Once back to our ‘boat’ it had started to rain a little and we could tell they were anxious to hurry on and get back to our base. 10 mins later we knew why as it began to rain heavily which wasn’t so great as the engine apparently cuts out if it gets too wet. So the idea of looking forward to this return trip full of serenity, was firmly out the window, especially when the wind picked up blowing a gale and we couldn’t see more than a few metres around us because of the sheets of rain. Topping it off the engine certainly did cut out a few times but thankfully the driver managed to get it started up again. Oh, and I haven’t mentioned that not only did we have thunder, there was lightning too and it seemed awfully close. We were smack bang in the middle of a huge storm and suffice it to say that I felt my life may well end on the Tatai river in Cambodia. Michael was doing a great job of keeping it all upbeat but when the wind blew one of the bamboo sticks off and we all had one hand holding our ‘cover’ up and the other holding on to whatever we could, trying not to fall out of the boat, we were both making plans of how we would keep ourselves safe when we capsized.
This carried on for a very long half hour before it calmed down, we were completely wet through and ironically freezing cold. I think this too had a lot to do with the adrenaline rush from the shear terror we’d just experienced. We had a good laugh thinking the worst was over and felt we had bonded with our guides after surviving this near death experience. Oh but i do find life has a funny sense of humour sometimes!!!!!
Some areas of the river were too shallow for the boat motor, so the motor is stopped and paddles are used. The river is tidal, changing within 30mins and because the storm had delayed us, the water was almost too shallow for the boat. We hit a sand bank and simply stopped. Both our guides got out to pull and push the boat out of the sandbank and clearly struggling, Michael felt it only right he should jump out and help – hiking socks, shoes and all into the very sticky mud he went. I was certainly impressed, especially knowing what a Virgo he is when it comes to getting filthy. This happened about four times more before the driver called it quits, tied the boat up to a mangrove and indicated that we were abandoning ship. Oh my god!!! Rather than get my shoes and socks filthy and upon encouragement from our guides, I changed into my flip flops that I’d also brought along. Ready to tackle the mud I got out but when I went to walk found I couldn’t move as my shoes were quite literally stuck in the mud. Oh it was revolting! There was no other option but to take them off, embrace the mud and walk the 20mins back to our base- as you might imagine we were feeling and looking a million dollars but laughing all the way.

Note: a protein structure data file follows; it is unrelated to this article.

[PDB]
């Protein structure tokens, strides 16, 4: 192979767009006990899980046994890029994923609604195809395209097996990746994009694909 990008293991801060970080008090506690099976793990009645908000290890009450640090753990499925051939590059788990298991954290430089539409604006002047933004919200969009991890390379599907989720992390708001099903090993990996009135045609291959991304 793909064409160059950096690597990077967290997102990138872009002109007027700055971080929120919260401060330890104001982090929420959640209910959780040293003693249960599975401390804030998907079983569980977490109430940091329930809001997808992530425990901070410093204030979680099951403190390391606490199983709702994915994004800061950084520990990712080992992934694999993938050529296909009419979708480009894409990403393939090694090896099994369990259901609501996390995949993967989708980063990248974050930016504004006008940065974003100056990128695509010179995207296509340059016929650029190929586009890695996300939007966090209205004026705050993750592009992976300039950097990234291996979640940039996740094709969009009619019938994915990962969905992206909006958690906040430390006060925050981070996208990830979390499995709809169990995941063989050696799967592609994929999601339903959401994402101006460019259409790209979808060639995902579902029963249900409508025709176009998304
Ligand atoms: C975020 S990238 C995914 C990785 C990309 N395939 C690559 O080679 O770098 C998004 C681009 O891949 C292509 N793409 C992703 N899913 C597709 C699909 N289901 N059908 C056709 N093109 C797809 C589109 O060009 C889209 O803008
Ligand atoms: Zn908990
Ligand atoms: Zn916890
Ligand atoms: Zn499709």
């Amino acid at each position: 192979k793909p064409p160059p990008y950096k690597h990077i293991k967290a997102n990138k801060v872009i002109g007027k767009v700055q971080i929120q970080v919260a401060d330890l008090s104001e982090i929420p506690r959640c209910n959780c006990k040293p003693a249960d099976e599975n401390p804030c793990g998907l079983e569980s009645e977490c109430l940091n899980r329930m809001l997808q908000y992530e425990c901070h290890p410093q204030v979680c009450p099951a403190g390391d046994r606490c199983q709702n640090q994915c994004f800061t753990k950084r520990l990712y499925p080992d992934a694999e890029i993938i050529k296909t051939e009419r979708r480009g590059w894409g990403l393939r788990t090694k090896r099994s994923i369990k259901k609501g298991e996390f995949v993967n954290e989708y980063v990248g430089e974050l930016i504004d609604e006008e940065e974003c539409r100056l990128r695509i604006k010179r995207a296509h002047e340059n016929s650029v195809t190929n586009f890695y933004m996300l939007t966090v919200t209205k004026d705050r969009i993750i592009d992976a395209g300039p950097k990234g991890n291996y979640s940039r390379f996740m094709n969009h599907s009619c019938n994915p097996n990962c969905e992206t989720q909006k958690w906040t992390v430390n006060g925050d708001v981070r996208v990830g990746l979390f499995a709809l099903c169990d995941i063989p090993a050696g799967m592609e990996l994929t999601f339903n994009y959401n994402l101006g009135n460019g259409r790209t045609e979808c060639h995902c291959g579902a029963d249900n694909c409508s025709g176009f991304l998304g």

It was a huge relief to get back to our hotel, have a hot shower and wash away the filth! That night we watched the most spectacular lightning storm from the comfort of a lovely little restaurant that was on the water and sheltered – still not quite believing the events of the day and grateful to have survived.
Well then, this is my last post from Chiang Mai as we are now relocating down to the south for a bit of island living…..